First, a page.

When SHAEF and the BBC finalize a schedule to move Miller’s unit or about December 16, 1944, there are snags. The project to wire a theatre for broadcasts and set up reliable transmission lines to London falls behind schedule. Niven summons the perfectionist Miller ahead of the band for assistance and because he also needs to privately discuss the status of Miller’s administrative officer, but bad weather grounds scheduled air passenger service. Miller learns from Haynes that F/O Stuart Morgan is flying Baessell to Paris regardless and accepts an invitation from Baessell to accompany them. Friday, December 15, 1944, Miller and Baessell board a VIII AFSC Noorduyn C-64 “Norseman” liaison aircraft piloted by Morgan for a flight from Twinwood Field, Bedfordshire to Villacoublay Aerodrome, Ile-de-France, and the aircraft vanishes.
HERE’S WISHING YOU WELL AGAIN
Maj. Glenn Miller is interviewed by Vernon Harris of the BBC General Forces Programme and the “Here’s Wishing You Well Again” series on September 14, 1944. He describes his experience in Britain and looks forward to moving the American Band of the AEF to the Continent so his band can perform for the ground forces as well as the air forces addition to their broadcasting duties. This is an especially poignant recording.
“Miller and Haynes had to go around the tail of 285 and into the roaring prop wash with a buoyant Baessell leading the way. Miller and Baessell carried their own luggage. Baessell may have been perturbed that Morgan had pulled up with the passenger door on the wrong side, not realizing the pilot had actually done the right thing in keeping the plane pointed back toward the active runway to expedite ground and taxi time. He had also not shut down the engine, perhaps also irritating Baessell. Shutting down required Morgan to walk into the watch office and submit paperwork with Flying Control for a new clearance, even though Twinwood was an aerodrome. Morgan was doing Baessell a favor and saving time, perhaps as much as a half hour, although he still potentially had to land at Bovingdon for overwater clearance because he was bypassing fresh paperwork at Twinwood. Leading Miller and Haynes under the left wing with the prop wash blasting him in the face, Baessell opened the door and threw his -4 garment bag and briefcase into the aluminum cabin. He placed his left foot on the one-rung metal extension step under the door, lifted himself in with both hands, climbed past the port side bench, and dropped his portly figure into the right front seat next to Morgan. The most popular musician in the world was next. Miller looked into the cabin and asked Baessell where the parachutes were. Baessell replied loudly above the engine noise, “What’s the matter, Glenn. Do you want to live forever?” Miller may not have been reassured as he turned around to say good-bye to Haynes. Morgan could now see that the second and probably unexpected passenger to board his aircraft was the one and only Glenn Miller.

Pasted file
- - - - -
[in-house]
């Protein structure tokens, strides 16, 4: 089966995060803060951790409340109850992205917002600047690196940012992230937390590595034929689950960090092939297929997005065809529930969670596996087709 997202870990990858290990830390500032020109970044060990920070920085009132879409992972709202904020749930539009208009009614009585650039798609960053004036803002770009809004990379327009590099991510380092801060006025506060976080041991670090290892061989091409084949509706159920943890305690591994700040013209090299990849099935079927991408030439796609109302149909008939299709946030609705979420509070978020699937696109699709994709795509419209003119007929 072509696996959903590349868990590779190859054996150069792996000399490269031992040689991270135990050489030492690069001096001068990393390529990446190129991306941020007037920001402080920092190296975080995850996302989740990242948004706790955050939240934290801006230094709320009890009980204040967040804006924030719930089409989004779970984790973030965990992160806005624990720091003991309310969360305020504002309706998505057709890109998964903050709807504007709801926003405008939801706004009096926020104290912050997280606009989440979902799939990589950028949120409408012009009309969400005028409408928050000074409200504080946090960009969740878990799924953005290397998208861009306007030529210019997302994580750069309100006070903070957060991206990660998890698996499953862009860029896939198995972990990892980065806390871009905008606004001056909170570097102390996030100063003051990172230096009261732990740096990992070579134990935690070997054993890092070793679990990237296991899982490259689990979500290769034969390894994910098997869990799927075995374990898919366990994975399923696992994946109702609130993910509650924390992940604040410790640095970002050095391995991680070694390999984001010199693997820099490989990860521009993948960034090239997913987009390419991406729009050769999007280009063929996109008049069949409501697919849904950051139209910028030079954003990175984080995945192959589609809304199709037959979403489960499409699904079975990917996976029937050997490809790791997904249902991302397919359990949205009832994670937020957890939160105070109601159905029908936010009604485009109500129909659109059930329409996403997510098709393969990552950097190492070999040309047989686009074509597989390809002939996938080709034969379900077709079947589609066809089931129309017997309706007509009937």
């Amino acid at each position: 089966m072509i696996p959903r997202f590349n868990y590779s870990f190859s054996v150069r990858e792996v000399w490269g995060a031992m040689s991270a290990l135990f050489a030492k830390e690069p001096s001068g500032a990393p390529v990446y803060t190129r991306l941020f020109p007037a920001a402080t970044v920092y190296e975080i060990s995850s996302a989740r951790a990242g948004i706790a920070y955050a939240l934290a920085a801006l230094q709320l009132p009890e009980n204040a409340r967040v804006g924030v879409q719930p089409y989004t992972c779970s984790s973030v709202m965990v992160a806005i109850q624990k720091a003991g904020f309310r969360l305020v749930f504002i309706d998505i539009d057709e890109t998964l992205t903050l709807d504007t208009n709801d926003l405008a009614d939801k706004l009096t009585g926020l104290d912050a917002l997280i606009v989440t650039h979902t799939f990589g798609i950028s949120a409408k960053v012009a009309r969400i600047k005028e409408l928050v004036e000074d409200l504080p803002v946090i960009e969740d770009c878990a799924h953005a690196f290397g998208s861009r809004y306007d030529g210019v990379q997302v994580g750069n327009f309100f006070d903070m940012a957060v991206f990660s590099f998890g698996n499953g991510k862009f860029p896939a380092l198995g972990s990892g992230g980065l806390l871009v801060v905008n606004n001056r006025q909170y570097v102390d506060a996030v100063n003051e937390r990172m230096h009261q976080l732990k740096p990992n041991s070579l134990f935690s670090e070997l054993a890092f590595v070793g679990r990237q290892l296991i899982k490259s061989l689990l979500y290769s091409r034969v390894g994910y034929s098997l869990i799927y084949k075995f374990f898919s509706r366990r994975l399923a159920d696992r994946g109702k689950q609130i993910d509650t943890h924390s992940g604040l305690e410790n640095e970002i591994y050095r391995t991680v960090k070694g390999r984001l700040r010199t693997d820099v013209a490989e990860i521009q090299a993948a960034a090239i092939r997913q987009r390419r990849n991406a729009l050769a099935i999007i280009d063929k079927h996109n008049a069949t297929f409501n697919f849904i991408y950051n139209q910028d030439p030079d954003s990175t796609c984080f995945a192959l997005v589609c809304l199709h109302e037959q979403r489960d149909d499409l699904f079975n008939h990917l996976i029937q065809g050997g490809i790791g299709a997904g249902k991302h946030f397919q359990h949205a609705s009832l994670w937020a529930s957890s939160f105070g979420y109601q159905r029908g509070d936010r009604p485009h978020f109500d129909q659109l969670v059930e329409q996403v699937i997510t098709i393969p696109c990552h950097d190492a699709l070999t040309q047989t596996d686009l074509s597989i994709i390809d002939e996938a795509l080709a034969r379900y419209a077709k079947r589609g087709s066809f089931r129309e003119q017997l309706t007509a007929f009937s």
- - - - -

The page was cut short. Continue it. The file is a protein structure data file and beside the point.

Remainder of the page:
“Miller threw his -4 garment bag and briefcase into the cabin and followed Baessell aboard. Perhaps he hesitated for a moment. Miller climbed into the cabin using the extension step with both hands gripping the doorway. He found and fastened his safety belt after taking a seat on the port side bench. Miller was seated in a compartment with bench seats on each side and accommodating up to six passengers. At the rear of the cabin there was a folded seat with a life raft stowed behind it. Miller was seated behind the pilot and facing the starboard side of the aircraft. In this position he could see and potentially speak with Baessell. Morgan had to turn around in his seat to see or speak with Miller. Haynes looked into the cabin and said, “Happy landing, good luck, and I’ll see you in Paris tomorrow.” Miller replied, “Thanks, Haynsie, I think we’ll need it.” With that Haynes closed, latched, and banged on the door to let Morgan know it was secure, then walked back around the tail of the aircraft and through the prop wash to the automobile. As the big engine spooled up with a roar, the pilot released the brakes, the cabin shook, and 44–70285 was moving. Morgan had sat idling at Twinwood for a very efficient four minutes.“